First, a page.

Colitis cystica profunda mimicking mucinous adenocarcinoma of the rectum diagnosed by endoscopic submucosal dissection
A 48-year-old man presented to our hospital with complaints of fresh rectal bleeding. He was intellectually disabled and often inserted his fingers into the anus after defecation. Laboratory investigations demonstrated lowered hemoglobin level (9.3 g/dL; normal range 13.5 – 17.5 g/dL). Colonoscopy showed a polypoid submucosal tumor-like elevated lesion with redness and rough surface, along with erosion in the lower rectum ([Fig. 1 a, b]). Endoscopic ultrasonography (EUS) showed hypoechoic and several anechoic cystic lesions in the submucosa, without invasion of the muscularis propria ([Fig. 1 c]). Magnetic resonance imaging (MRI) showed peripheral contrast-enhanced cystic lesions in the lower rectum. Regional lymphadenitis in the lower rectum was not seen on MRI ([Fig. 2]). Boring biopsy was suggestive of mucinous adenocarcinoma.
After obtaining informed consent, we performed endoscopic submucosal dissection (ESD) for complete en bloc resection to confirm the preoperative diagnosis ([Fig. 1 d], [Fig. 3 a], [Video 1]). Histological examination revealed colitis cystica profunda (CCP) with no evidence of dysplasia or malignancy ([Fig. 3 b, c]). The patient progressed well after ESD and was discharged 7 days postoperatively. The patient was treated conservatively to improve bowel habits.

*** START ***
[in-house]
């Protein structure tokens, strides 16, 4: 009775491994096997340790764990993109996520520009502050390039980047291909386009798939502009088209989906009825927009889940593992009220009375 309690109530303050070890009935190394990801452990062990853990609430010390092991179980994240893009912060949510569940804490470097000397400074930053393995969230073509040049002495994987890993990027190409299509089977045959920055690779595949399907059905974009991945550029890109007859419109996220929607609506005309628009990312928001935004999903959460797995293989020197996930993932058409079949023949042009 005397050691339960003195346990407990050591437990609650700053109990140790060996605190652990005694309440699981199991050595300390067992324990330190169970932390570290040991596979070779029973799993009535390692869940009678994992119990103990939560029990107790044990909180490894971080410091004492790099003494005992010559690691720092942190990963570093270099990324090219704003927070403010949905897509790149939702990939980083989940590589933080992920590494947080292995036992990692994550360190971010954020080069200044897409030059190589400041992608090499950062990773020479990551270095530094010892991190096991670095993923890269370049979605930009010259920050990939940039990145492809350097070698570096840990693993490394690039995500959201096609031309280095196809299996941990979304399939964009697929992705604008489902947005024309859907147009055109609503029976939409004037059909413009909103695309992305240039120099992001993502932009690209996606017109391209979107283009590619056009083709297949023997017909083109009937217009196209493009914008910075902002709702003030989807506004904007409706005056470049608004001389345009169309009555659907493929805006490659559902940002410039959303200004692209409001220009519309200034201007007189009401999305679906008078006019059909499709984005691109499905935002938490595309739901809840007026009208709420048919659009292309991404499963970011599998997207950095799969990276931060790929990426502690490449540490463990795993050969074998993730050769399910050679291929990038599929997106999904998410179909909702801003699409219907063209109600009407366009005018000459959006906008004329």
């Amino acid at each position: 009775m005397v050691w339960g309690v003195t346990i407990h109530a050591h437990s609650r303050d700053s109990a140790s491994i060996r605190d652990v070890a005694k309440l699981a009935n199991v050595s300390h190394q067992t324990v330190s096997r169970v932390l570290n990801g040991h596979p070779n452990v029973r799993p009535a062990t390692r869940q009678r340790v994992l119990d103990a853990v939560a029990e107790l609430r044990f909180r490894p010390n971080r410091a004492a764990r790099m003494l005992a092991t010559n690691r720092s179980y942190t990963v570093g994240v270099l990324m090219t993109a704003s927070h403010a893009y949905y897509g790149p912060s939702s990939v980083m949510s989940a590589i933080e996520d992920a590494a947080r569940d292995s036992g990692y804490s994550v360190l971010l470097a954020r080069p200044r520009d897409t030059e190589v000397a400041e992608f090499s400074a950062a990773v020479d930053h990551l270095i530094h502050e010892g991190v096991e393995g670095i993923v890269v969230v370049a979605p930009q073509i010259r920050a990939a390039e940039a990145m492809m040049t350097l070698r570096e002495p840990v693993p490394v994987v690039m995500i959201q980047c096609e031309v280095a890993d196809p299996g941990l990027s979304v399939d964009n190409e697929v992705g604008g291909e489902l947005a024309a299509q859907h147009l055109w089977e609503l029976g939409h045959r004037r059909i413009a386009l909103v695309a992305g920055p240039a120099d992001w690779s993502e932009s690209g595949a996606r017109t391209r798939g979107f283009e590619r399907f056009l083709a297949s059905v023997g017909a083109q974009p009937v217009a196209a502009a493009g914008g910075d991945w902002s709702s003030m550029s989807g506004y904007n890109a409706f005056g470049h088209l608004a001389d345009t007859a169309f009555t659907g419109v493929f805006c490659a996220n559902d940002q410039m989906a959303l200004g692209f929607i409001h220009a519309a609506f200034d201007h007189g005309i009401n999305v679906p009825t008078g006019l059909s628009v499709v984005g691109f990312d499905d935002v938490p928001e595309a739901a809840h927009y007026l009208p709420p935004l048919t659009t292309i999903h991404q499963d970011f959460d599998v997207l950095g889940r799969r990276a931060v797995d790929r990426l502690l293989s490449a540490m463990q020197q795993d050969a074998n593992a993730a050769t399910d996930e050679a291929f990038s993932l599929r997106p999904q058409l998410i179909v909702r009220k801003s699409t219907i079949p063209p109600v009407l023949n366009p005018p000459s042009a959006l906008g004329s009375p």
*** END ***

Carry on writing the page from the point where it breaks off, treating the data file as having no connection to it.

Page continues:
Video 1 Endoscopic submucosal dissection of colitis cystica profunda in the lower rectum along with resection of the tumor using the pocket-creation and clip-with-line methods.
CCP is a rare benign disease characterized by mucin-filled cysts beneath the muscularis mucosa . Knowledge of this pathological entity is important as it can mimic a well-differentiated adenocarcinoma of the rectum and therefore could lead to unnecessary surgical resection . EUS, computed tomography, and MRI are useful for diagnosis of CCP  ; however, the definitive diagnosis is based on endoscopic biopsies, which should be large and deep enough to include the submucosal layer, or resected surgical specimens, as small endoscopic biopsies are frequently unrevealing . ESD may provide an endoscopic technique for diagnosis and treatment of CCP.
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